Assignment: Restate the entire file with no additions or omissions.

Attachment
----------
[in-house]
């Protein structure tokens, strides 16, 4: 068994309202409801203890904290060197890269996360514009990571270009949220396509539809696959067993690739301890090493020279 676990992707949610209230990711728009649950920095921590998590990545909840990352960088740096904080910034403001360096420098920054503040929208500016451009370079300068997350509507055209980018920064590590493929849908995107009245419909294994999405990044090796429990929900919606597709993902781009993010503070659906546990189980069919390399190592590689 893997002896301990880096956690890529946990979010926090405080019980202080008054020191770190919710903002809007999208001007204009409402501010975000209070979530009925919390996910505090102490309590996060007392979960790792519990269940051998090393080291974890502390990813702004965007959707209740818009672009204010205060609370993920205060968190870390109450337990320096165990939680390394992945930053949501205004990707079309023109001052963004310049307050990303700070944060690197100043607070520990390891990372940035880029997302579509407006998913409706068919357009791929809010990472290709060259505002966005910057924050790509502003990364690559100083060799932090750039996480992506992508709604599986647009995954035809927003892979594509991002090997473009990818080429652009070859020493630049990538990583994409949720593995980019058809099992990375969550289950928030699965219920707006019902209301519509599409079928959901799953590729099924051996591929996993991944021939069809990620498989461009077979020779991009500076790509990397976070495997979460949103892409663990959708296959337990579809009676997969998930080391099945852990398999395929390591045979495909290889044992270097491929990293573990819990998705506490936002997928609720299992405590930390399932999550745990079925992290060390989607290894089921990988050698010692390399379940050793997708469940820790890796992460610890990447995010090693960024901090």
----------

[in-house]
């Protein structure tokens, strides 16, 4: 068994309202409801203890904290060197890269996360514009990571270009949220396509539809696959067993690739301890090493020279 676990992707949610209230990711728009649950920095921590998590990545909840990352960088740096904080910034403001360096420098920054503040929208500016451009370079300068997350509507055209980018920064590590493929849908995107009245419909294994999405990044090796429990929900919606597709993902781009993010503070659906546990189980069919390399190592590689 893997002896301990880096956690890529946990979010926090405080019980202080008054020191770190919710903002809007999208001007204009409402501010975000209070979530009925919390996910505090102490309590996060007392979960790792519990269940051998090393080291974890502390990813702004965007959707209740818009672009204010205060609370993920205060968190870390109450337990320096165990939680390394992945930053949501205004990707079309023109001052963004310049307050990303700070944060690197100043607070520990390891990372940035880029997302579509407006998913409706068919357009791929809010990472290709060259505002966005910057924050790509502003990364690559100083060799932090750039996480992506992508709604599986647009995954035809927003892979594509991002090997473009990818080429652009070859020493630049990538990583994409949720593995980019058809099992990375969550289950928030699965219920707006019902209301519509599409079928959901799953590729099924051996591929996993991944021939069809990620498989461009077979020779991009500076790509990397976070495997979460949103892409663990959708296959337990579809009676997969998930080391099945852990398999395929390591045979495909290889044992270097491929990293573990819990998705506490936002997928609720299992405590930390399932999550745990079925992290060390989607290894089921990988050698010692390399379940050793997708469940820790890796992460610890990447995010090693960024901090």